Five years ago, a college freshman named Ian Burkhart dived into a wave at a beach off the Outer Banks in North Carolina and, in a freakish accident, broke his neck on the sandy floor, permanently losing the feeling in his hands and legs.
On Wednesday, doctors reported that Burkhart, 24, had regained control over his right hand and fingers, using technology that transmits his thoughts directly to his hand muscles, bypassing his spinal injury. The doctors' study, published by the journal Nature, is the first account of limb reanimation, as it is known, in a person with quadriplegia.
Doctors implanted a chip in Burkhart's brain two years ago. Seated in a lab with the implant connected through a computer to a sleeve on his arm, he was able to learn by repetition and arduous practice to focus his thoughts to make his hand pour from a bottle, and to pick up a straw and stir. He was even able to play a guitar video game.
''It's crazy because I had lost sensation in my hands, and I had to watch my hand to know whether I was squeezing or extending the fingers,'' Burkhart, a business student who lives in Dublin, Ohio, said in an interview. His injury had left him paralyzed from the chest down; he still has some movement in his shoulders and biceps.
The new technology is not a cure for paralysis. Burkhart could use his hand only when connected to computers in the lab, and the researchers said there was much work to do before the system could provide significant mobile independence.
But the field of neural engineering is advancing quickly. Using brain implants, scientists can decode brain signals and match them to specific movements. Previously, people have learned to guide a cursor on a screen with their thoughts, monkeys have learned to skilfully use a robotic arm through neural signals and scientists have taught monkeys who were partly paralysed to use an arm with a bypass system. This new study demonstrates that the bypass approach can restore critical skills to limbs no longer directly connected to the brain.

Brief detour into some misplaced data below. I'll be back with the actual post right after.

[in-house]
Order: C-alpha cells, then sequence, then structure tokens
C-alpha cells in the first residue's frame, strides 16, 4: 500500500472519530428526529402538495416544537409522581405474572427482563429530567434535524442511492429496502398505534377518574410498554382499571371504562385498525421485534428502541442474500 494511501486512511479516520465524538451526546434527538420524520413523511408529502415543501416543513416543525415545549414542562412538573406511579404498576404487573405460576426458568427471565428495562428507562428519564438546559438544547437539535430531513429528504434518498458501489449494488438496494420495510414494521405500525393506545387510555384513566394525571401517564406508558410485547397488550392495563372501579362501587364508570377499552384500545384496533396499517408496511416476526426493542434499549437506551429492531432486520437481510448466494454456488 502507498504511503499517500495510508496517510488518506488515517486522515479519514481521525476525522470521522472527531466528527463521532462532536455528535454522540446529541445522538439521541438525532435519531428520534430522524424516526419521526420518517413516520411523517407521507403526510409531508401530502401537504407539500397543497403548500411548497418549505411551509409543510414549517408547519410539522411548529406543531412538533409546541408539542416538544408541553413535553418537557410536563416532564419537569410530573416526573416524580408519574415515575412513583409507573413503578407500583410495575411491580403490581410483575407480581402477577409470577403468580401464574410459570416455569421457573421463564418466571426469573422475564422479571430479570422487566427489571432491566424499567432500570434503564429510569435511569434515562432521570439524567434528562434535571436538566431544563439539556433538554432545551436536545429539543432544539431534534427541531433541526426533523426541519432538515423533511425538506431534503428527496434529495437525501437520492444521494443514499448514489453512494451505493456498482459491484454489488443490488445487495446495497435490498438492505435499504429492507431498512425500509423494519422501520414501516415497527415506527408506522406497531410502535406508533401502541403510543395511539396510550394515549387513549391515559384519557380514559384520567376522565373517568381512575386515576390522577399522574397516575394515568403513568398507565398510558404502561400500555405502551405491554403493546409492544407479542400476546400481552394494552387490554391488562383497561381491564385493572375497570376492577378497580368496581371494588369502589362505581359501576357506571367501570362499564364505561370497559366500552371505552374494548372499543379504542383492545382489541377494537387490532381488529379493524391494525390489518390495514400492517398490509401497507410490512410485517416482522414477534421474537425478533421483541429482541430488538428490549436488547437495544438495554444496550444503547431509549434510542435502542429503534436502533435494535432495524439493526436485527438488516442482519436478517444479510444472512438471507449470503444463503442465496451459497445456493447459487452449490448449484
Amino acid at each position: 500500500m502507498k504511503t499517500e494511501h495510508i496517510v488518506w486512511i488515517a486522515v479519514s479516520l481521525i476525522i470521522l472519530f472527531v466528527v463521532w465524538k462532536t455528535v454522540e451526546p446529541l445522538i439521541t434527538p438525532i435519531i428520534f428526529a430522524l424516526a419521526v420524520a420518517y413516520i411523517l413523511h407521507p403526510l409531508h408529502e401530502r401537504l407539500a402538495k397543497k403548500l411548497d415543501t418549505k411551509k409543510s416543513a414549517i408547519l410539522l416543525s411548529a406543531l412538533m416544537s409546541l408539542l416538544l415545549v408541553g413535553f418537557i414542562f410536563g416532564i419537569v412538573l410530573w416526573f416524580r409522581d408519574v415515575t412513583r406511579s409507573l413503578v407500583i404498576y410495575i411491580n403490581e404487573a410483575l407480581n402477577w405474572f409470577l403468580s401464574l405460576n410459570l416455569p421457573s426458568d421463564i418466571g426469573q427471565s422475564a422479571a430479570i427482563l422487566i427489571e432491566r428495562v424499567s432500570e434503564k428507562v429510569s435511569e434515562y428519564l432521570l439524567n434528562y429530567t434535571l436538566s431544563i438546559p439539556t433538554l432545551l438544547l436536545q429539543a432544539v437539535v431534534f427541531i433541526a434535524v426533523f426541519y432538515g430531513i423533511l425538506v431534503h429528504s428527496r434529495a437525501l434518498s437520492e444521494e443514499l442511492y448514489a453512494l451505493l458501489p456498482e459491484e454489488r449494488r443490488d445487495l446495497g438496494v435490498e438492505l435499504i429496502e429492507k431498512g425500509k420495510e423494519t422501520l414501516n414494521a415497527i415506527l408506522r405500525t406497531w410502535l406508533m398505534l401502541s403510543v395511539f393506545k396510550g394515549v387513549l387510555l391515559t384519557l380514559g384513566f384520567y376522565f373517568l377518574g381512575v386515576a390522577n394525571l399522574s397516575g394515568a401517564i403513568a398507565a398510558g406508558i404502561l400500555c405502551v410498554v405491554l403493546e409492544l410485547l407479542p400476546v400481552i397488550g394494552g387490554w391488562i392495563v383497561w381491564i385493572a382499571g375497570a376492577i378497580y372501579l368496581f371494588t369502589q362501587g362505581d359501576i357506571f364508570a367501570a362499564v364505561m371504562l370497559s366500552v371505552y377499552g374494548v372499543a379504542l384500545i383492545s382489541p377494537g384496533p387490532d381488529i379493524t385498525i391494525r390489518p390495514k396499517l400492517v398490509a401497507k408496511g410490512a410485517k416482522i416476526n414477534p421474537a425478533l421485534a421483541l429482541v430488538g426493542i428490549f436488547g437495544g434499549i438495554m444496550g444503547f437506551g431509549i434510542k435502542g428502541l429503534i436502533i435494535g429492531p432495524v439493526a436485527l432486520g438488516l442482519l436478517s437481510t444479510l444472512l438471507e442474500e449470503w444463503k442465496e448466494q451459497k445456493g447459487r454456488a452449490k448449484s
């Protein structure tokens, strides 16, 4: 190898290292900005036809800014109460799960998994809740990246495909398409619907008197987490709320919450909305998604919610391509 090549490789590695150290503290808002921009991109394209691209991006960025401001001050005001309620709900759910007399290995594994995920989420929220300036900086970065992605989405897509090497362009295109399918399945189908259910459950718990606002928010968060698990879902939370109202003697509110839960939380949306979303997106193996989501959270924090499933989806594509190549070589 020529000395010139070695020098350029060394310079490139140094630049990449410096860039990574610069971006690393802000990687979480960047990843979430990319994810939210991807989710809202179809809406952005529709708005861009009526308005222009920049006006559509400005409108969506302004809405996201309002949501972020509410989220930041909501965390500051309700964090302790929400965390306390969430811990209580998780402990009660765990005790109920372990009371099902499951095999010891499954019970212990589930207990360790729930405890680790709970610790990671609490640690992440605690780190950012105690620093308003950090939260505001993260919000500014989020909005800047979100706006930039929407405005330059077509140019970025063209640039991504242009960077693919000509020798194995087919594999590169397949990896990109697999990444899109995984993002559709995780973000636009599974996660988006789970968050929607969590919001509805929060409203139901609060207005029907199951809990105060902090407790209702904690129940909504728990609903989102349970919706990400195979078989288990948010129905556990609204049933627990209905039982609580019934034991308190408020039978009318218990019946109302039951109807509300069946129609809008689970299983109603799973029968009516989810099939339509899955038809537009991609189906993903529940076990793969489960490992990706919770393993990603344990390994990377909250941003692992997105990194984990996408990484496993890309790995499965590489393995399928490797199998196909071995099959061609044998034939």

''It's quite impressive what they've shown, this sequence of movements to pick up and pour something and pick up a stirrer - it's an advance toward a goal we all have, to provide as much independence to these patients as possible,'' said Rajesh Rao, the director of the Center for Sensorimotor Neural Engineering at the University of Washington.
After his injury, Burkhart underwent rehabilitation for months in Atlanta before continuing his care at Ohio State University, near his home. There, he told doctors that he would be willing to participate in experimental treatments.
''I was in the right place at the right time,'' Burkhart said. ''But it did mean I had to have brain surgery - surgery that I didn't need.''
Some of his family members were against it. Adding the risks of surgery to what Burkhart had already been through was too much, given the uncertain payoff, they argued.
''There's the recovery time, the putting the chip in, taking it out - and in the long run it doesn't benefit Ian one iota,'' said Doug Burkhart, his father. ''He was doing it for the general good, to move the science along.''
Ian said he had none of those concerns. ''I knew I was going to be taken care of, and something's going to come along to help people like me eventually - so why not try.''
His father came around after consulting a high school friend who is a neurosurgeon. ''Ian reminds me of my dad,'' he said. ''He's one of those people, he's driven, he's decisive, once he makes a decision, he sees it through and doesn't look back. He was going to do what he wanted to do.''